Input Gain versus Master Volume Gain?

Discussion in 'Amps and Cabs [BG]' started by GRoberts, Mar 8, 2004.

  1. GRoberts

    GRoberts Supporting Member

    Jan 7, 2003
    Tucson, AZ USA
    I am confused about which volume controls to adjust for maximum tone and power. What are the rules for setting Input channel gain versus Master Volume gain? Is the one 'best' way to do it?

    1.) Should I adjust the Master Volume on my Amplifier for maximum volume so I don't over drive it? Do I need to keep the Master Volume control as wide open as possible so it can deliver the power on transient peaks.

    1a.)If I keep the Master Volume knob down, am I limiting the power that can be called on to deliver to my speaker?

    2.) Or should I adjust the input gain volume control on my Amp for maximum volume before clipping (VU Meter shows signal strength) and then adjust the Master Volume control for my overall Front of house volume? When I do it this way, the Master volume is usually set to less than 50% of its total adjustment. It seems to me that I could potentially be limiting the volume available to my speaker cabinet. (Bergantino HT322)

    3.) Is it possible to overdrive the input of my amp (active input) with too much bass boost? I have EMG's and EMG preamp in a recent Modulus Quantum 5.

    4.) Should I leave my onboard bass preamp controls as flat as possible and try to get the tone from the preamp controls on my amp instead? Sometimes I bump up the bass boost almost full to get the thick fat round tone out in the room. But it occurs to me that maybe I would be better served to feed a leaner signal to the input channel on my amplifier and use the boost/cut on the amplifier tone controls for the best result.

    Confused - anybody have any general rules. I realize we may approach this differently. Looking for a consensus, if there is such a thing.
  2. Mike Money

    Mike Money Banned

    Mar 18, 2003
    Bakersfield California
    Avatar Speakers Endorsing Hooligan
    Well, the input gain controls the signal coming from the instrument, so you probably want as much of this as possible so you are getting the sound of your bass, and not the sound of the amp.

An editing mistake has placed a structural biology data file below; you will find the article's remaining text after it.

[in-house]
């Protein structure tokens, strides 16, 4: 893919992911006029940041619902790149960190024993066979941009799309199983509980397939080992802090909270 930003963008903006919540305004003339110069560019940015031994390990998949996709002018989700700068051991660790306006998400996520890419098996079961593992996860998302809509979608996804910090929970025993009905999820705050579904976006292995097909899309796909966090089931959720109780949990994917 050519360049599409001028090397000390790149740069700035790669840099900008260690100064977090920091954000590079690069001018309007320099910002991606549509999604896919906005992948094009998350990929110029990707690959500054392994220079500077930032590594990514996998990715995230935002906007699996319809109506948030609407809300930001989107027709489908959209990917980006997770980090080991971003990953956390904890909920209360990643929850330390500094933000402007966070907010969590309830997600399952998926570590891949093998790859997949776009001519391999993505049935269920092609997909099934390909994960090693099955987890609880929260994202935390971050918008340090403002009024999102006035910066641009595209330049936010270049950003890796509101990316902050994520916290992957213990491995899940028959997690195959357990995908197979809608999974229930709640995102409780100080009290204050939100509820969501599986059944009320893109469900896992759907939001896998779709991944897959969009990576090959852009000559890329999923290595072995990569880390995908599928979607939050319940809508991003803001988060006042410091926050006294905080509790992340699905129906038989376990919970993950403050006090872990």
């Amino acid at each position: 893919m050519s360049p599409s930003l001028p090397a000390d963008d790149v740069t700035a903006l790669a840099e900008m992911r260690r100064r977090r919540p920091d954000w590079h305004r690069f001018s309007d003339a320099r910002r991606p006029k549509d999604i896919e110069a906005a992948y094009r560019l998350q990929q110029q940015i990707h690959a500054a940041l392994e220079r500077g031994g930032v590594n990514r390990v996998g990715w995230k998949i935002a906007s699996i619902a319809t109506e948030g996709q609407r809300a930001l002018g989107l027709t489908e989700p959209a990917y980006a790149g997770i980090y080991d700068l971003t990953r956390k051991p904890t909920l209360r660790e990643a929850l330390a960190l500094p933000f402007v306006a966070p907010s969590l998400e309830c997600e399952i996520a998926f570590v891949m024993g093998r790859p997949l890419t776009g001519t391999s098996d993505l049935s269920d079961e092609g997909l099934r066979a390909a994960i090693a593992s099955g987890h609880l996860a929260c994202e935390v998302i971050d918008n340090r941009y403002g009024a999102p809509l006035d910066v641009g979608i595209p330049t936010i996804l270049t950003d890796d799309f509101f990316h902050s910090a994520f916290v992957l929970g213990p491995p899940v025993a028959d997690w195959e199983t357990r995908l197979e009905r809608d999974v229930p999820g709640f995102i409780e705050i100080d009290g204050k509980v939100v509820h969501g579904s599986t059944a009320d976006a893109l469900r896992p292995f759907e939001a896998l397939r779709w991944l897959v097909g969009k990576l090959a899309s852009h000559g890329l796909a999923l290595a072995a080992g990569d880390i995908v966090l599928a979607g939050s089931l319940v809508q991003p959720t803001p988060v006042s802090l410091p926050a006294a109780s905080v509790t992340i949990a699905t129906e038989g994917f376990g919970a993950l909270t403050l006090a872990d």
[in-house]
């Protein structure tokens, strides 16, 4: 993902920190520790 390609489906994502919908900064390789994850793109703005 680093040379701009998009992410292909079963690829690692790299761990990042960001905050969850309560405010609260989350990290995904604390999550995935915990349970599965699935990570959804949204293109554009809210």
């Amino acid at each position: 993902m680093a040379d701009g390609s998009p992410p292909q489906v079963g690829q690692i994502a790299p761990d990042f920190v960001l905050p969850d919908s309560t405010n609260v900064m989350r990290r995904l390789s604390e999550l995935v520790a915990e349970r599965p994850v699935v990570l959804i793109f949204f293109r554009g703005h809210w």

I usually have my input gain at 50% and then adjust the master volume accordingly.
  3. inazone


    Apr 20, 2003
    Dont know if this helps or not, try and leave the bass knob on the ashdown flat or cut a little. Then use the sliders (the first a little, second one a little more, about 3/4 up, before the middle knob) to boost the bass. To me, live on stage the bass 'boom' sounded about the same but took less power. Also add a little drive in about 1/3 up before you get the grind.
  4. lo-freq

    lo-freq aka UFO

    Jan 19, 2003
    The Republic of Texas
    All approaches mentioned are valid as long as you avoid clipping all along the way.

    I suggest experimenting (preferably in a live gig type situation) with different approaches and try to decide what sounds best to you.

    Lately, I've been running my bass volume maxxed, setting my preamp at 50% gain, and using the power amp gain as the final level setting (a few venues I've played required maxxed power amp gain + above 50% on the preamp).

    I like to do as much with the bass' tone controls and leave the preamp as flat as possible, but with a different bass &/or preamp that could change.

    Good luck.
  5. jokerjkny


    Jan 19, 2002
    NY / NJ / PA
    with the master of the amp or the power amp down at a very low level, i'll push up the initial stage's gain or volume on the preamp section, until i hear distortion or a little clipping. then i'll back off until it goes away. gives me the best signal to noise ratio. with the master down low, at least i'll know the distortion is coming from the initial preamp stage.

    then i'll use the master volume or the power amp's volume for overall volume control.

    keep in mind, that usually fiddling with the EQ controls will change the amount of signal being pushed thru the initial gain stage. so, if you add more bass or lower mids, you'll end up hitting some distortion. if you cut some of that bass or lower mids, you'll lose some signal, and may have to raise the preamp's gain/volume.
  6. GRoberts

    GRoberts Supporting Member

    Jan 7, 2003
    Tucson, AZ USA
    I was recently told the same thing Joker; To adjust the input level gain for maximum signal before clipping to maximize the signal-to-noise. Then use the Master volume for Volume. I was just not clear if the Master volume control limited the power that could be delivered to the cabinet. Especially since my Bergie HT322 is allegedly power hungry.

    Thanks for the feedback. I've tried it both ways and am still undecided which method gives the best punch. Love to hear from others. Especially from Bergie HT322 owners.

    I am also beginning to question whether the Ashdown ABM500 is my Sonic Nirvana. Would love to check out an EA iamp800 for comparison to the Ashdown.
  7. lo-freq

    lo-freq aka UFO

    Jan 19, 2003
    The Republic of Texas
    P.S. I have an HT322.
    I can't tell any difference in punch or low-end grunt between the max S/N approach or using the power amp section fully up and setting the final level with the preamp.
    I believe that all the power section's headroom is still there even if the gain is not maxxed (Bob QSC Lee) could tell you for sure.

    I'd love to be able to A/B a WW Ultra and an iAmp-800 with the HT322.
  8. Arranger


    Mar 9, 2003
    One thing is certain. If you leave the master power amp maxed and control the volume with your preamp, you will have noticable hiss the whole time. It doesn't make much sense to choke your input signal.

    If you have your preamp/input signal near clipping and can't turn your master power amp volume loud enough, it's time for some more wattage. Trying to get more volume by turning the input past clipping won't help the sound.